Warm and fuzzy or cold and distant? What style would you say best describes your personality?
I want you to seriously think about this. I believe identifying whether you are 'warm and fuzzy' or 'cold and distant' can help you if you are entering into the world of caregiving.
In some sense it seems that how we approach caregiving could be tied to the concept of emotional intelligence, that is... having a level of emotional awareness. And yes, this comes in extremely handy when caregiving!
Each of us approaches situations differently according to how we incorporate our emotional styles into our daily activities. For instance, a very dear and close friend of mine freely admits, she has ZERO patience in dealing with her 90-something mother's needs as an elder. NONE. NADA. ZIP.
I lived and worked in South Florida for the bulk of my professional broadcast journalism career. Being on-air meant regular appointments to ensure a proper appearance; hair, nails, clothing and waxing (shapely eyebrows are a must).
I went to the same esthetician for many years. And in the half hour every few weeks of lying on her table to get my eyebrows waxed, we developed a friendship. Our lives intersected in various ways over the years.
One day while chatting we both realized we had become friends but had never interacted socially outside of our appointment time.
Then she said something (to this effect), that stuck with me.
If memory serves, my answer was, “Thanks… I think?” The point here is that my friend was a keen observer of personality. She meant no disrespect or cut-down in what she said. And I have to admit, she was and to this day, is still correct. I am not cut from the ‘warm and fuzzy' cloth.
So what does this have to do with taking on the role of caregiver to my mother? Roll the calendar forward to the last five years of Miss Nellie’s life. At this stage the care roles were reversed and my first and foremost duties were to make sure mom had the best care possible.
There wasn’t a day that passed I did not tell my mom I loved her; usually two or three times a day. That was true even on those days when I was tired, overwhelmed, scared, angry and feeling like I was at the end of my rope. No matter what, I ALWAYS hugged and told my mom I loved her.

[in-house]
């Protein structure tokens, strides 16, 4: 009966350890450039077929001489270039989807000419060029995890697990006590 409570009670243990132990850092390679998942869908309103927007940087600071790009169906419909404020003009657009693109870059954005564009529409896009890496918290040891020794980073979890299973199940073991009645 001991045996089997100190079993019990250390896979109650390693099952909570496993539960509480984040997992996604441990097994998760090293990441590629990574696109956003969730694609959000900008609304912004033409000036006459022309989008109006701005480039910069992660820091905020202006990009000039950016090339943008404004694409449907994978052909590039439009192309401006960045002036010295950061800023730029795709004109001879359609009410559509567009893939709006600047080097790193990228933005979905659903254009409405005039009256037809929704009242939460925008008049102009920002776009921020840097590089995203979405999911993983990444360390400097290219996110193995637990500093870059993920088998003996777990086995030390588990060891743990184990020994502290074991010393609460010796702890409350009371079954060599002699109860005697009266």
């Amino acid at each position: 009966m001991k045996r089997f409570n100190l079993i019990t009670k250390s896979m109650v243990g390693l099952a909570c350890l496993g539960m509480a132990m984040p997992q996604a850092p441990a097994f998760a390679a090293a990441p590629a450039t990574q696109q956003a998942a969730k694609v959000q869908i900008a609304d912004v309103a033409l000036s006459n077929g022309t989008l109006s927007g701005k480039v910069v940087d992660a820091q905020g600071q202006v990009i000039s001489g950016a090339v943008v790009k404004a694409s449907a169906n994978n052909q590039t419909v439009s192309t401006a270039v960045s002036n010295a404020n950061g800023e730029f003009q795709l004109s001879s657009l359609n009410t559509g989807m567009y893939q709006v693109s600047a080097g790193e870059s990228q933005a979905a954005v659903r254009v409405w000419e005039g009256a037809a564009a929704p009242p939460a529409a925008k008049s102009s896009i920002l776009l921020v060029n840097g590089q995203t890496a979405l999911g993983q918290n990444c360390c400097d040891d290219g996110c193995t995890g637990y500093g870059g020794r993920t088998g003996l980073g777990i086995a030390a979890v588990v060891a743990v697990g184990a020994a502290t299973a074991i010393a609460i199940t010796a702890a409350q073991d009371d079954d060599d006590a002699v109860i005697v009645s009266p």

But from the outside looking in, I could see how someone could interpret my actions as ‘cold and distant.’ Because I set my goals around mom’s care and comfort NOT painting a cozy and rosy picture of what was likely ahead for us.
I don’t believe being 'warm and fuzzy' would have ensured her doctors treated her with respect and dignity; that they listened to her. I chose the practical approach:
Ensuring prescriptions were correct.
Demanding more information from doctors about her conditions and clear explanations.
My work included constant research to figure out what other resources might be available for us. Even after securing in-home caregivers, I still had my hands in the mix providing double-duty care for Miss Nellie.
I was always practical about what supplies and/or equipment she might need including even the ultra-personal products that folks may not want to talk about.
When it came to the tough conversations - I insisted we have those discussions - about end-of-life wishes.
I took the lead on her food and nutrition (I’ll save those details for a future post)...
We had tough-talks about why she had to use her walker (I knew a fall would be the beginning of the end), the realities of what her care would look like if she lost her mobility (which eventually she did and as anticipated, the care model changed dramatically).
But through it all, Miss Nellie knew how much I loved her; how much she meant to me. Now... that’s not to say there weren’t times when I lost my temper, because I did.
If you are a caregiver - no matter how devoted and/or loving - there will be times when you feel like you are losing your mind; when the littlest little thing will make you explode. It happens.
I am convinced that what helped me navigate and survive the emotional and physical stress of caregiving, were that my decisions and actions were driven by what some might call that ‘cold and distant’ personality type:
What personality style are you and how has it helped or hindered your approach to caregiving? I would love to hear your thoughts and comments on this topic and share with others out there who might question their own "emotional styles."
Shoot me an email at firstname.lastname@example.org. Let me know I'm not some hard-as-nails cold and distant daughter (smile)... I know I'm not the only one who approaches tough situations in this manner!